I also disagree with your conclusion that you will be in a different place with your work when you return. I always get this feeling, even if I am just taking a day off. I think it’s because I am disconnected from everything. I come back feeling better able to handle things and happy to have some time away. I can’t imagine I would have that feeling
    Again, happy for people who can do this, but I don’t agree with your conclusions.

  15. @brp
    I just want to understand something. Are you saying that I can’t truly enjoy my job unless I want to connect with it throughout a vacation? So if I want time just to myself, happy in the knowledge that others in my office are handling things, I secretly don’t like my job enough to have it? I just want to understand as that is a completely different metric than anything I have every been led to believe…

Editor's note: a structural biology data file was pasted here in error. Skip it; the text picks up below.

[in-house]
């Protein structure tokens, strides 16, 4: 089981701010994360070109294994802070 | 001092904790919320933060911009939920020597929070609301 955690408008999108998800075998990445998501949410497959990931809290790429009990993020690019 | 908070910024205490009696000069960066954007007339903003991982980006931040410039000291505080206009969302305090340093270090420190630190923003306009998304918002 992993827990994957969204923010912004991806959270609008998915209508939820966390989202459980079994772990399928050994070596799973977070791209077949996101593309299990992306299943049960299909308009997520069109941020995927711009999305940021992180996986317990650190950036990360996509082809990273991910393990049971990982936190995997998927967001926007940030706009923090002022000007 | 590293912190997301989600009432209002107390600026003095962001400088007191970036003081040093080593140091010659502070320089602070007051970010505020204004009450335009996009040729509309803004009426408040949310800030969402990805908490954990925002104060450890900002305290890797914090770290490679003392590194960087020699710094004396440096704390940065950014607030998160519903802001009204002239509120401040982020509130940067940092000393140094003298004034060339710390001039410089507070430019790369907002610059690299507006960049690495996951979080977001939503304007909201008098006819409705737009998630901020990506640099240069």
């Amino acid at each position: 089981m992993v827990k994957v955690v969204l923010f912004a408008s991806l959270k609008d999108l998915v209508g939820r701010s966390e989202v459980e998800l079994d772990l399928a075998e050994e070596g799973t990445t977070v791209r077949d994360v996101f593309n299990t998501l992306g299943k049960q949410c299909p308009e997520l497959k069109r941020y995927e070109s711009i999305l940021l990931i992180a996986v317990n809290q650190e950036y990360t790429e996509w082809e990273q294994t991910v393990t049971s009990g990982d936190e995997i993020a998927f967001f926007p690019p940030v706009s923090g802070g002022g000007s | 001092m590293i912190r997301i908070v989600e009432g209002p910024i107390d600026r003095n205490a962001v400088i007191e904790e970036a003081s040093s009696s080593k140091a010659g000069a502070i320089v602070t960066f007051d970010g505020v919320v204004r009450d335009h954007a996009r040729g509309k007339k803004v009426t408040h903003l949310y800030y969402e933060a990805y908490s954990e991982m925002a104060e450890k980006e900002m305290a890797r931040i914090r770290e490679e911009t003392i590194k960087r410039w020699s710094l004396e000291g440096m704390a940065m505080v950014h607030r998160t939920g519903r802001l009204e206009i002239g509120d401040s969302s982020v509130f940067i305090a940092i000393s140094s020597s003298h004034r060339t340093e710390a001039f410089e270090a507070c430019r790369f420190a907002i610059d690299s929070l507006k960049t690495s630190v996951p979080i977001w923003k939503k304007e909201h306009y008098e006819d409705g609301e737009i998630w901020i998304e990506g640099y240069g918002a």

16. @beth,

    No, that’s not what I meant- although I can see how it may have come across that way.

    This was in response to comments that seemed to imply that it is not possible to be OK with “working” while on vacation and we’re somehow missing things.

    One things is for sure- if one does not enjoy his/her job, said individual will not be OK with connecting while on vacation. Little debate on that.

    The converse, of course, is not necessarily true, but certainly could be, and worth individually exploring.

    What is certainly untrue is that it is “sour grapes,” or otherwise not possible to be perfectly happy with this in an occupation where one enjoys being connected. For people like this, it’s not about whether this “counts” as work time. It “counts” as time off, but I can still enjoy dealing with work things for part of the time while on vacation and not worry about how it will “count.”

    But, sure, it’s definitely possible to enjoy the job and not want to connect while away. I work here with people who do just that.

    Cheers.